Getting Eli on board by showing him the game plot quality pasture Mr. Judy is getting from grazing his herds like this and spreading hay on the ground all winter for them to eat and trample.

    Now, the hay I have spread is not edible for the sheep, but as soon as I get a paddock up and functioning, I'll move them through on top of all that hay just like it was their winter penning, moving a portable feeder/waterer and mineral dispenser along with each move and keeping them on each place long enough to get plenty of manure, pee and wasted hay on the land and all the while I'll be training them to moving with this single strand polywire so that, by spring, they should be familiar with moving each day or so and will be easy to move.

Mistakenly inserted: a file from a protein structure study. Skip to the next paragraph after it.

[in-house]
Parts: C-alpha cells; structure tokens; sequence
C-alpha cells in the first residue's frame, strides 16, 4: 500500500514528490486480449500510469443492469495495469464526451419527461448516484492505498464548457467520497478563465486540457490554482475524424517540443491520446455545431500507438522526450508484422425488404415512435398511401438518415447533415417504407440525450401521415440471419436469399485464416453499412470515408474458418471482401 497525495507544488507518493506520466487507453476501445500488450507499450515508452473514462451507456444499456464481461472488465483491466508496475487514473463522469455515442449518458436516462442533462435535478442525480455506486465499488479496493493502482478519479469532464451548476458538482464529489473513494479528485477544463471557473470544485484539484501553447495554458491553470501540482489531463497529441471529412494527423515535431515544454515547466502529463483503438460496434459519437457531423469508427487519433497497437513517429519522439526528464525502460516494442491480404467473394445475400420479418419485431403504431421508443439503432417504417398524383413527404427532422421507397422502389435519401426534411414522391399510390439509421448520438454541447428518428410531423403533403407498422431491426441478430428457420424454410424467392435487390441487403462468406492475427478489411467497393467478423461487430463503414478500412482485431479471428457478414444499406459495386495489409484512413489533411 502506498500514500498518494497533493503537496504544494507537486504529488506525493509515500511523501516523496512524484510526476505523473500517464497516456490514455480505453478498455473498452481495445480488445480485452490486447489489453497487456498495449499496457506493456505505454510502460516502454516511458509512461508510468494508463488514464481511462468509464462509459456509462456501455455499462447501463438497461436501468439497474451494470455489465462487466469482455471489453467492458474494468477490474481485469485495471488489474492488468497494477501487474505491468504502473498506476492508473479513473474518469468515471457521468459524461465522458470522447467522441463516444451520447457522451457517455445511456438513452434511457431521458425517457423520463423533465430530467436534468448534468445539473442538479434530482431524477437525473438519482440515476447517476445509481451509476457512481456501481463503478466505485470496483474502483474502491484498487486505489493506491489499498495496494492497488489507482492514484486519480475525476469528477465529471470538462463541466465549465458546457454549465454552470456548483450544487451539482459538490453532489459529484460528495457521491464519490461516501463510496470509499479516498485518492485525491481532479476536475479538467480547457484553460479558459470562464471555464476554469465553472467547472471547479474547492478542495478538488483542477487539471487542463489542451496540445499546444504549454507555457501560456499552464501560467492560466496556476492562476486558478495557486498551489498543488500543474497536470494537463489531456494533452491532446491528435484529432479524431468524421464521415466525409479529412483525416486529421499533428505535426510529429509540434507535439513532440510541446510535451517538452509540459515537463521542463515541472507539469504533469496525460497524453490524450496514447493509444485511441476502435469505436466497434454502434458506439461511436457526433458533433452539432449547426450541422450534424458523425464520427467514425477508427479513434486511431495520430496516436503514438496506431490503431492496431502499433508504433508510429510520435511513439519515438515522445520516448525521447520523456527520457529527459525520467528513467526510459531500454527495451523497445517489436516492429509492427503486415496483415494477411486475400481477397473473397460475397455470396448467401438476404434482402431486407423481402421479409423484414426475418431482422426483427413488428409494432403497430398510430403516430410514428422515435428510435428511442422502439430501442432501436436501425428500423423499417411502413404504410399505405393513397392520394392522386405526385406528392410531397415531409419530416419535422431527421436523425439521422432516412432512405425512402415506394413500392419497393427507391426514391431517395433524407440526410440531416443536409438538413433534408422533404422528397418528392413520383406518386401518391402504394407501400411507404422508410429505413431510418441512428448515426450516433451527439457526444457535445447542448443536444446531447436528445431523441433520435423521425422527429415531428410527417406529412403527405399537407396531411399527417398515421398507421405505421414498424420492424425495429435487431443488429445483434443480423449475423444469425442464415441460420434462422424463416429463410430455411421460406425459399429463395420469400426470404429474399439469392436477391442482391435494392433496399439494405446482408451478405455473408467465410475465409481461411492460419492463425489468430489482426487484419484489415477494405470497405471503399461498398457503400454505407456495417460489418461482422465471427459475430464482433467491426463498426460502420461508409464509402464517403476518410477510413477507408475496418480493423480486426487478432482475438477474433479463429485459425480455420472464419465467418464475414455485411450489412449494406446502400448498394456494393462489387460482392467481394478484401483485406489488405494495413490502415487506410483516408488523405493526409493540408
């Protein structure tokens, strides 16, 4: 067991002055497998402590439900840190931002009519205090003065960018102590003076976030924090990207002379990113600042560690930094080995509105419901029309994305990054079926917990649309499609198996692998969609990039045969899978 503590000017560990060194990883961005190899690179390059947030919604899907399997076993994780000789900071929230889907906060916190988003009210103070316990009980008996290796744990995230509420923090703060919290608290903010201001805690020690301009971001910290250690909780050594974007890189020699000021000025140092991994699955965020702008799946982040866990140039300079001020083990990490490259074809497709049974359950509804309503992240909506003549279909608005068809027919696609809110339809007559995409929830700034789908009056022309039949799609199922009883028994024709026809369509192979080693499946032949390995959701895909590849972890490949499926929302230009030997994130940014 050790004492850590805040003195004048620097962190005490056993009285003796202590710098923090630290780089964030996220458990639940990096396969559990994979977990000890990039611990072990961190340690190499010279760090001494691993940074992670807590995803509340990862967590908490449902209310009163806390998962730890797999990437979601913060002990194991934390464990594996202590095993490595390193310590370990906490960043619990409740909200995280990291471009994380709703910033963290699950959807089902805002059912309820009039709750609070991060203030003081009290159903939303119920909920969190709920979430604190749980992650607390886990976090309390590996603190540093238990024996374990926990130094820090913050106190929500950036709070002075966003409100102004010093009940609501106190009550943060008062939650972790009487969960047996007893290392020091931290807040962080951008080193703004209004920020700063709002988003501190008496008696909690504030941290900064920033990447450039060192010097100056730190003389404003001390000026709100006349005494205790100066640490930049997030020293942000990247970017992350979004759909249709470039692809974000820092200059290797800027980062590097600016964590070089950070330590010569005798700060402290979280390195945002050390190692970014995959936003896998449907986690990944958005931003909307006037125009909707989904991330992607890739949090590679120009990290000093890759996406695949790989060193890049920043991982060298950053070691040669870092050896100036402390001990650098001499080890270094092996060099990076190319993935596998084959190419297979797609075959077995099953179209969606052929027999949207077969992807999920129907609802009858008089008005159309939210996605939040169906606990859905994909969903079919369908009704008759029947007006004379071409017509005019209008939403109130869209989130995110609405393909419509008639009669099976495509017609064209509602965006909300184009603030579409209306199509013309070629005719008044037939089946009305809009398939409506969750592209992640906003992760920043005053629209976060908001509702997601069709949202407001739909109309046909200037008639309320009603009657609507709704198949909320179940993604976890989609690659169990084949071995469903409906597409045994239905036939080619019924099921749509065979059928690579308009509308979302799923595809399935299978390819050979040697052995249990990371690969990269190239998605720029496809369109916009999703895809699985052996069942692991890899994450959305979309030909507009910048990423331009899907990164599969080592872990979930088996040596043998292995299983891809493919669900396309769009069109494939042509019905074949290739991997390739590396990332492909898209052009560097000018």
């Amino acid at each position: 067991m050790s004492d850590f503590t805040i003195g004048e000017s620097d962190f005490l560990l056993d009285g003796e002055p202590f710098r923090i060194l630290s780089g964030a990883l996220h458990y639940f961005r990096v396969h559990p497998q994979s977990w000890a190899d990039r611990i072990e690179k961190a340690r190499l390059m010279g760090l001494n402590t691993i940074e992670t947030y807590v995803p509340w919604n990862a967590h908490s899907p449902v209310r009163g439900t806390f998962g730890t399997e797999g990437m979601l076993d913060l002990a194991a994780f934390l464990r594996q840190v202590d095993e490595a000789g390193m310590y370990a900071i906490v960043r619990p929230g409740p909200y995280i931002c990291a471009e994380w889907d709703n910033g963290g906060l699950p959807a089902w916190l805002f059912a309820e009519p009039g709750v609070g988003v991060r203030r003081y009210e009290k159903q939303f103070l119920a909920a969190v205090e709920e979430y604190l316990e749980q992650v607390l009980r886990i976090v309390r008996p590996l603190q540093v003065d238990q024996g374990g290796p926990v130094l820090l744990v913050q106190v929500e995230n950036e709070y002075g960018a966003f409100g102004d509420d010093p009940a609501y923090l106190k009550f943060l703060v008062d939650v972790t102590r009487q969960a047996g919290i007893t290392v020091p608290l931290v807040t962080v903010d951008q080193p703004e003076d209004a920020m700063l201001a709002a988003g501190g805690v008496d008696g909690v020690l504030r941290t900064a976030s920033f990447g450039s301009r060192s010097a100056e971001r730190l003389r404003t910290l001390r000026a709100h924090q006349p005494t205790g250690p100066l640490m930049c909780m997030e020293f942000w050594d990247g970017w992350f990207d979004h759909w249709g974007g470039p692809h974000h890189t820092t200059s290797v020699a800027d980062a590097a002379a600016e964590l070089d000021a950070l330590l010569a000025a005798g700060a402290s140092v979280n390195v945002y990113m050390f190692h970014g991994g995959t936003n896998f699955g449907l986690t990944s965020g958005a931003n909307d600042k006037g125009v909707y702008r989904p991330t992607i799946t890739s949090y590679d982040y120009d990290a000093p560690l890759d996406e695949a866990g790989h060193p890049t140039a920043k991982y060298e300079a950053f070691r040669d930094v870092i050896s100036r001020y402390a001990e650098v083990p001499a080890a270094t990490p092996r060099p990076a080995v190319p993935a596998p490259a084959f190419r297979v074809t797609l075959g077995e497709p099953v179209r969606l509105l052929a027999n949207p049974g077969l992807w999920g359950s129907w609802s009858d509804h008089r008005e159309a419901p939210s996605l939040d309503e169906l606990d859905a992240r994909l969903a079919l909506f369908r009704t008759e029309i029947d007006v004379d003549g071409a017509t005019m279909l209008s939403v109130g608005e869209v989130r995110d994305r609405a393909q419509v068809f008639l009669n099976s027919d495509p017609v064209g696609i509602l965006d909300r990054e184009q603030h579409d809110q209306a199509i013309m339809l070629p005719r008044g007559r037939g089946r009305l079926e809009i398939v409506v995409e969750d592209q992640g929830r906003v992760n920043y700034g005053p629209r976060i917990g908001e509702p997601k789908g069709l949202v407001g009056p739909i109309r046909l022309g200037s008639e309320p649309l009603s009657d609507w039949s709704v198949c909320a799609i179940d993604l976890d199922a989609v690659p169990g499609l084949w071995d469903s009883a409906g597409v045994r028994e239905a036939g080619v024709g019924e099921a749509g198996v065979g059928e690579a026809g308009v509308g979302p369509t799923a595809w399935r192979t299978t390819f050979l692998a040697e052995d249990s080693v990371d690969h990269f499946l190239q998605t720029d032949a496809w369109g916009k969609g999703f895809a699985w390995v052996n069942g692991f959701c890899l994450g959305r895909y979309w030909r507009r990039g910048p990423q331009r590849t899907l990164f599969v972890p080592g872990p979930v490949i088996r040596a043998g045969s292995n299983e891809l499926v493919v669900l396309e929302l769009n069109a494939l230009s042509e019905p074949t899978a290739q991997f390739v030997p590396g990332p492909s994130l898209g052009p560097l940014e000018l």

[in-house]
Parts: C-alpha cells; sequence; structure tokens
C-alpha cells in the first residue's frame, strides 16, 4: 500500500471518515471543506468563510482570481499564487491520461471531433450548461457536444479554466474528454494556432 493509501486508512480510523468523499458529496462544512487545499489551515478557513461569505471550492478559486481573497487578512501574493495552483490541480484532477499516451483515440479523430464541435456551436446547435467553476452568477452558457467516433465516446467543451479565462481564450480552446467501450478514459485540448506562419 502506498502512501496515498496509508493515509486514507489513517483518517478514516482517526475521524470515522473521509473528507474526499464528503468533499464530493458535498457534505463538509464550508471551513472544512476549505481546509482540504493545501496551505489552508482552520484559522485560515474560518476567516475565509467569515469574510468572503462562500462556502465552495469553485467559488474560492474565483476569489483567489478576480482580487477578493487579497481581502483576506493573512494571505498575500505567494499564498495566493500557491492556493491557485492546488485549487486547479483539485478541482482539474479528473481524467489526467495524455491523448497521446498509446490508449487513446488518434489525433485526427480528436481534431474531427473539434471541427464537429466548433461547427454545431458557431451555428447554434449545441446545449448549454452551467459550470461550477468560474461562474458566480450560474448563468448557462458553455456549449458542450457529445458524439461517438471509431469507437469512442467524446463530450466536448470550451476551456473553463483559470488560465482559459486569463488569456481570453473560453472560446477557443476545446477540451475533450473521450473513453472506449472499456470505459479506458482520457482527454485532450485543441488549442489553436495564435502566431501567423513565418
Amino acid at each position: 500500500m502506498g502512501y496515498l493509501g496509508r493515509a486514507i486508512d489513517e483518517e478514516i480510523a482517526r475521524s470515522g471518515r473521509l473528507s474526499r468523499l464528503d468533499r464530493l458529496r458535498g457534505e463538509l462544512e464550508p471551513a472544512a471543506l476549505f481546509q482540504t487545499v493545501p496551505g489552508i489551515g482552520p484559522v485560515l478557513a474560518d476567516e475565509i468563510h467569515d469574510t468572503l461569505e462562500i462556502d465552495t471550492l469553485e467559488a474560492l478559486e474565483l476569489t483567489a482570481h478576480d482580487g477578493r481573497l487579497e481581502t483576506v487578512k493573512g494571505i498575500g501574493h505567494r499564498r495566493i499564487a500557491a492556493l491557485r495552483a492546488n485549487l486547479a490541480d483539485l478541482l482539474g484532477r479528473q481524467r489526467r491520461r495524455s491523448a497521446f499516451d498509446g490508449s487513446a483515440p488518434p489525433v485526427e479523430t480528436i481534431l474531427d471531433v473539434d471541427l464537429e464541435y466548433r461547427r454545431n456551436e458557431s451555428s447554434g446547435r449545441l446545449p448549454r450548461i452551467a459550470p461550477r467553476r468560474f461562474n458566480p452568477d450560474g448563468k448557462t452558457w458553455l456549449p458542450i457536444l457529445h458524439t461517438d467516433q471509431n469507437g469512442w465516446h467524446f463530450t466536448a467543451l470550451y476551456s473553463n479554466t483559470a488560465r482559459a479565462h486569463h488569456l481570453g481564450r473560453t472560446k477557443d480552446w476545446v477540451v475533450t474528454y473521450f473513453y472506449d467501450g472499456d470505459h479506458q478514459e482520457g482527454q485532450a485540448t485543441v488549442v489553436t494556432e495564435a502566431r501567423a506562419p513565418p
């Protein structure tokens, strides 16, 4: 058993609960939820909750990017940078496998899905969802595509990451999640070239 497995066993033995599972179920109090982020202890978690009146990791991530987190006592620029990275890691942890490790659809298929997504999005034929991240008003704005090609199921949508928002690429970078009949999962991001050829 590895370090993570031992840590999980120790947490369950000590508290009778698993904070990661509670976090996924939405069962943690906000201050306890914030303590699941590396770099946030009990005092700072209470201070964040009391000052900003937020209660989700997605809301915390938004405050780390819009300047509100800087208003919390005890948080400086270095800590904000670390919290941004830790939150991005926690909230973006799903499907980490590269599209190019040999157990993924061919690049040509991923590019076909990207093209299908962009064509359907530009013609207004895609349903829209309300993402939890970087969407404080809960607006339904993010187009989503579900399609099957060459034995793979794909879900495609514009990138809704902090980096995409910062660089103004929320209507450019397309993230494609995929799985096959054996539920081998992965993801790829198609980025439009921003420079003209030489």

I'd like to get at least one paddock up and running by the end of Nov/beginning of Dec.
     
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  10. Oct 11, 2019 at 1:14 PM
    Lazy Gardener

    Lazy Gardener Super Self-Sufficient

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    The winter rye/red clover that I sowed on the cement hard sheet compost area has sprouted. (unfortunately, a friend scalped the layer of sheet compost off with his Kubota, b/c he was "doing a favor" by moving all the rocks out of that area!) The rye is coming up spotty, but the red clover is putting on a strong show. I should be able to continually work that area to provide good eats for the flock, as well as high quality hay/mulch for garden, coop, and run. It's only about 30' x 30'. But, hey... that's ok. Using that area in that way will keep it from being invaded with poison ivy, and other noxious perennial weeds. Next spring, I'll sow some BOSS, and ?field or dent corn, maybe even some milo and millet, there.